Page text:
It’s more than hunting, it’s an outdoor experience!

On the other side of the mountain! Mt. Rainier from the east side.

When people hear that you are going hunting, they always ask, "What for?"

I will always answer "For the experience." For those who have never spent much time in the outdoors, it's a puzzle to them.

My favorite time to chase animals and birds is during the winter, when the weather cuts down the playing field, brings animals down from the higher elevations, and makes them accessible for observation.

Just a couple of weeks ago we headed out on Hwy. 12 toward White Pass, to join our family in Granger for a four-day hunt for ducks, quail and geese. There was plenty of snow on the ground, as might be expected that time of the year, and the scenery was just spectacular. Heading down from the crest of White Pass, the glistening ice on Clear and Silver lakes looked like diamonds sparkling in the dimmed winter sunlight.

As we passed through Rim Rock Canyon we slowed to watch to ram sheep licking salt off the roadside - one being a three-quarter curl and the other a half-curl. High on the cliffs you could spot numerous sheep walking on the hillside.

It wasn't another 10 miles down Hwy. 12 when we arrived at an elk viewing area that was graced with two bull elk, one being a 6 by 6 and the other a 5-point bull (right by the turn off to Naches).

The following morning we started out for quail where they had been present on many past hunts. We were working with four very excellent dogs - two labs, a springer and a German shorthair. The quail were spooky, kept running and flushing ahead of us and the birds would just not hold. Two of the younger members of our group, with good wheels, sprinted ahead and managed to pick off six birds.

The sky was clear and high with no wind, and at about 9 a.m., the sky became filled with many large flocks of greater Canadian geese, winging their way to corn and grain fields to feed. The sight of them and their sounds are the type that will remain with you at night after you climb in your bunk and close your eyes.

After lunch on the trail, we decided to try jump-shooting ducks in a irrigation canal which ran from the Yakima River. The ducks were not in the frozen ponds; only in running water. I let the others walk the canal (a long walk) while I followed 50 yards behind in the truck to spare them the return walk on frozen ground. As the alarmed birds jumped from the canal it was surreal to watch the shooters react in disarray, while the birds winged their flight to freedom or fell to the better hunters. About 100 yards away, two magnificent mule deer bucks burst out of cover, one sporting a high wide rack of a four-pointer and the other a three-point followed by four does. It is illegal to hunt deer and elk on the reservation unless you are a member of the tribe.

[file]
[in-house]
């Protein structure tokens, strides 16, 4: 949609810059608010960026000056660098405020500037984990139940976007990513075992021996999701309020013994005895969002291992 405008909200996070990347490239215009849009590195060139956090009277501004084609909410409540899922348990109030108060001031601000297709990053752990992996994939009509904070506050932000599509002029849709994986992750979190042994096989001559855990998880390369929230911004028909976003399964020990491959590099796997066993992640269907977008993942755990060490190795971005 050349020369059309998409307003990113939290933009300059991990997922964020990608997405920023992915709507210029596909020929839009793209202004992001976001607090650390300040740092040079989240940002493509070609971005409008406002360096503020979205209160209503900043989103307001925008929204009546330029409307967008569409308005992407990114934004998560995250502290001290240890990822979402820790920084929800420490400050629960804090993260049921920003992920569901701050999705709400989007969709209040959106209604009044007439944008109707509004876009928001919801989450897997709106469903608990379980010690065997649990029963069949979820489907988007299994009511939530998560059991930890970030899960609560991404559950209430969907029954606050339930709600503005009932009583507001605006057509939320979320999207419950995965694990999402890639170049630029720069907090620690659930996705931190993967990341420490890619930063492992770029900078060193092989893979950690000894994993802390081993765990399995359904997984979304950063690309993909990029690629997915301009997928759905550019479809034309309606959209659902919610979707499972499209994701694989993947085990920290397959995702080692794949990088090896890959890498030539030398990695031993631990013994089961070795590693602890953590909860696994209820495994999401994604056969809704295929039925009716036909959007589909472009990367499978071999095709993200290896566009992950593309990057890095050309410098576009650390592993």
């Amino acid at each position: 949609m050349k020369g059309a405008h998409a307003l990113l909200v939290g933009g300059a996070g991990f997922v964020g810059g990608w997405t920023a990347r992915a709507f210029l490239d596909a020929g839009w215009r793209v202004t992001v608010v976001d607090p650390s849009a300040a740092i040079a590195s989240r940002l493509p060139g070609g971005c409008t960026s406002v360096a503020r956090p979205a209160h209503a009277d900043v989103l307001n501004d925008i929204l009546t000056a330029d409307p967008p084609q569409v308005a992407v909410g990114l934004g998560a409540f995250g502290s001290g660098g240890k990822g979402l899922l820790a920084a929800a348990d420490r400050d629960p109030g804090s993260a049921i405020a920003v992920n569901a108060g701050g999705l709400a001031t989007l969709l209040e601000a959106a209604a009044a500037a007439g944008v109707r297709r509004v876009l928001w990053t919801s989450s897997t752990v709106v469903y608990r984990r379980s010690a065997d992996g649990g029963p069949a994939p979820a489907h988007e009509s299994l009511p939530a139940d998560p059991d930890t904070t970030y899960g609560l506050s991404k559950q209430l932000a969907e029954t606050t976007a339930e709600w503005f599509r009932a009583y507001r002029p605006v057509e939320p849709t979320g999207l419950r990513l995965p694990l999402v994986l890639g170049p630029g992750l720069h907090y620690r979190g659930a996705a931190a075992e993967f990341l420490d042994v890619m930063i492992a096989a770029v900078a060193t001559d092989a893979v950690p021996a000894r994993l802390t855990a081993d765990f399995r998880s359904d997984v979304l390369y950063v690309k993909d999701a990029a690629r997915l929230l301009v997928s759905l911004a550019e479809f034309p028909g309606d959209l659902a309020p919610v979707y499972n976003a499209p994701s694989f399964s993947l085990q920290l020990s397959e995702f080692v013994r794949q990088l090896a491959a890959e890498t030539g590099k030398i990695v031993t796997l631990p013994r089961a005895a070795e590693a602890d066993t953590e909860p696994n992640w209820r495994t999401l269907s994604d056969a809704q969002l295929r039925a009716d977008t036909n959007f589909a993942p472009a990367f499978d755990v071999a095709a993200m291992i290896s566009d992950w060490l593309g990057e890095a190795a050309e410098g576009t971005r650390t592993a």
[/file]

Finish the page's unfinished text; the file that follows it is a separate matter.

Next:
During the usual campfire talk that evening, the group decided to set up decoys for geese at the edge of a grape field the following morning.

That morning was chilly with a clear sky and a slight breeze, 75 decoys were set out into a plowed field. Under cover, we waited as groups of geese filled the sky, fighting the wind during their flight. After a bit of calling by my son, a group of about 15 birds locked their wings and set up to come in directly to the decoys.

Now these Canadians are the big boys and weigh 16 to 19 pounds with a wingspan of over 5 feet. As they got closer and closer with their wings cupped, we sat there in anticipation with adrenalin pumping, fingers ready to pop off the safeties and stand. A torrent of wind sprang up and turned over one of the decoys belly-up. Well, that took care of those birds and off they went, to fly again another day.

I forgot to mention that the previous evening, after hunting ducks on the river, I started back to the truck a little early to warm it up for the other guys, who were a bit on the chilly side. After starting the truck and turning on the heater, I decided to give a coyote call (female invitation) just to see if there was anything about. Well, I called and in about 15 seconds a big coyote, with a great winter coat, out of the river bed and sat down about 45 yards from the running truck. I was dumbfounded, having my gun still in its case and in the back seat, there was no chance. So I just watched as the coyote casually noticed the truck and slowly sauntered back into the brush. So be it!

The boys ending up getting two Canadian honkers, 18 quail and eight ducks - and guess what? I never fired a shot, but it was an outdoor adventure to remember.


Ron Malast can be reached at 665-3573 or raiders7777@centurylink.net.

Recommended for you

(0) comments

Welcome to the discussion.

Keep it Clean. Please avoid obscene, vulgar, lewd, racist or sexually-oriented language.
PLEASE TURN OFF YOUR CAPS LOCK.
Don't Threaten. Threats of harming another person will not be tolerated.
Be Truthful. Don't knowingly lie about anyone or anything.
Be Nice. No racism, sexism or any sort of -ism that is degrading to another person.
Be Proactive. Use the 'Report' link on each comment to let us know of abusive posts.
Share with Us. We'd love to hear eyewitness accounts, the history behind an article.